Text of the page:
If imitation really is the sincerest form of flattery, then Dave Coulier gave Johnny Carson highest accolades in his headlining act Friday night, performing some impersonations of the late-night television luminary.
Coulier was the headliner Friday night at the 12th annual Great American Comedy Festival at the Johnny Carson Theatre in Norfolk, with Nucor as the presenting sponsor. Other performers were host Brian Kiley, Kelsey Cook, Mike E. Winfield, Max Silvestri and Moses Storm.
Coulier, best known for his role as Uncle Joey on television’s “Full House” that aired from 1987-95, had the audience roaring with laughter with his mixture of impressions, sound effects and relatable material.
He solicited some “aww” reactions from the audience with a story about the time he met Johnny Carson when he performed on his show in 1987.
“I was 24 years old, and Doc Severinsen was the musical director that night. Back then, there were only three networks and Johnny Carson was the king of all those networks,” he said. “The goal in any young comedian’s career was to get on that stage because you knew that everybody — not just in showbiz — everyone in your family life was going to see you as a young comic coming out on ‘The Tonight Show.’ ”
As he set the scene, he made trumpet sound effects into the microphone to emulate “The Tonight Show” band’s cues for Coulier to go onstage, which he said was like “being shot out of a cannon in front of America.”
“That six minutes went by so fast,” he said. “The only thing a comedian wanted back then was the OK sign. I look, and (Carson) goes, ‘Thank you, Dave,’ and that was it,” he said, flashing an OK sign and imitating Carson’s voice.
While on stage Friday night, Coulier talked a bit about being recognized for his iconic role on “Full House” and what it’s been like reuniting the cast for “Fuller House,” which has four seasons on Netflix with a fifth coming in the fall.
“They should have called it ‘Full Circle’ — we’re all back there now,” he said.
Among the original cast members who returned for the spinoff were Candace Cameron Bure, Jodie Sweetin and Andrea Barber.
Coulier was far and away the audience favorite. Festival volunteer Linda Libengood said she appreciated his stories and sense of humor.
“David Coulier was wonderful. When he was getting ready for his colonoscopy … I was laughing so hard and the guy behind me was just rolling,” she said. “ … You could really relate to what he was saying. He’s a great guy.”
Other audience members interviewed afterward said they liked up-and-comer Cook’s more risqué set about sex and relationships. The only woman on stage Friday night, she pushed the boundaries with her humor and anecdotes.
One attendee said his favorite performer was Kiley, a comedian and longtime staff writer for Conan O’Brien. Among the six-time host’s jokes included a story about being asked to perform at a show for Nebraskan comedians after wearing a Husker sweatshirt he bought at an airport.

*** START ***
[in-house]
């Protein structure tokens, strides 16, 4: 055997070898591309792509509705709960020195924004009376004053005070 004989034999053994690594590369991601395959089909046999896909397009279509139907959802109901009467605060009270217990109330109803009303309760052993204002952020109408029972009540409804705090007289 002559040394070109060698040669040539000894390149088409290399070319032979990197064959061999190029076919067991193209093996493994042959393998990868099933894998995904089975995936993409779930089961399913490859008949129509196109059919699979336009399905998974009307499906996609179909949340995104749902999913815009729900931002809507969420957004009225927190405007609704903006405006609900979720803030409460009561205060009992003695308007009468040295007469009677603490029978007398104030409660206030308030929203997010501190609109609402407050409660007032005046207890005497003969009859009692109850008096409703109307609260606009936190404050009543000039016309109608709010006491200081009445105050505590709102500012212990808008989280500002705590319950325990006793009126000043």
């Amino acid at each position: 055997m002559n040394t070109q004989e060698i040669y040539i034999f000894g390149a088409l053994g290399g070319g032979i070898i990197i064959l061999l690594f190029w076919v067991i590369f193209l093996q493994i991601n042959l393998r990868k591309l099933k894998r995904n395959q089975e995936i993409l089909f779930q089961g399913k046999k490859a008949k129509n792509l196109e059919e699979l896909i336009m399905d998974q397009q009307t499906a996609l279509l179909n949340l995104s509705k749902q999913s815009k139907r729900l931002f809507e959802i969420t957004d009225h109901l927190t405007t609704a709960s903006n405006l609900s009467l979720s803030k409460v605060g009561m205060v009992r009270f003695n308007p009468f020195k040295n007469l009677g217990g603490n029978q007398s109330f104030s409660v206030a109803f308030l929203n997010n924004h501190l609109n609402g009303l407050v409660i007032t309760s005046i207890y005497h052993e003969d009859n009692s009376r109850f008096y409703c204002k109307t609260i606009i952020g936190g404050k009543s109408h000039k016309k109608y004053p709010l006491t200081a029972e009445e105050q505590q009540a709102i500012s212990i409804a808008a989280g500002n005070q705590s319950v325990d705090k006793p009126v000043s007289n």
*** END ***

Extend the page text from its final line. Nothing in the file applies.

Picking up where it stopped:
Silvestri, who recently guest-starred in the NBC show “AP Bio,” said it was his first time in Nebraska as he came onstage.
“Everyone’s been so welcoming, so kind, but I’m very intimidated by every single dude I have seen here,” he joked. “Very nice, but I just feel like you guys are all beef-fed Midwestern guys; like every single one of you could tear me apart limb from limb.”
Storm, who has appeared on late-night talk show “Conan,” shared stories about growing up poor. He joked that the government nutrition program SNAP sounded like an “off-off-broadway production of ‘STOMP.’ ”
Winfield, who recently starred in a movie called “Pimp,” connected with audiences by sharing his experiences with t-ball coaching and parenting.
“High schools have evolved… I don’t know the last time you were in a school — oh, this is a school,” Winfield said with a laugh in reference to Norfolk High’s Johnny Carson Theatre.
Each comedian brought something different to the stage, giving the over two-hour show a wide-ranging appeal. Longtime volunteer Libengood said that each year, more and more people turn out for the Carson-inspired comedy fest.
“Our crowds just keep getting bigger,” she said. “We like it. It’s gone through changes but it just keeps getting better and better.”
Coulier shared his appreciation for the venue and the event for keeping Carson’s legacy alive.
“Hats off to this entire venue for supporting comedy,” he said, “I’m sure Mr. Carson is looking down from somewhere saying, ‘That a’way.’ ”
Carson was someone all comedians looked up to when he reigned over late-night television, he said.
“He was the king and we all had such a respect for him back then,” he said. “I think he was a very underrated comedian, I think he was the best interviewer we’ve ever seen or will ever see … he had these wonderful sketches and you just knew he was a real guy from Nebraska. We’ll probably never see that again.”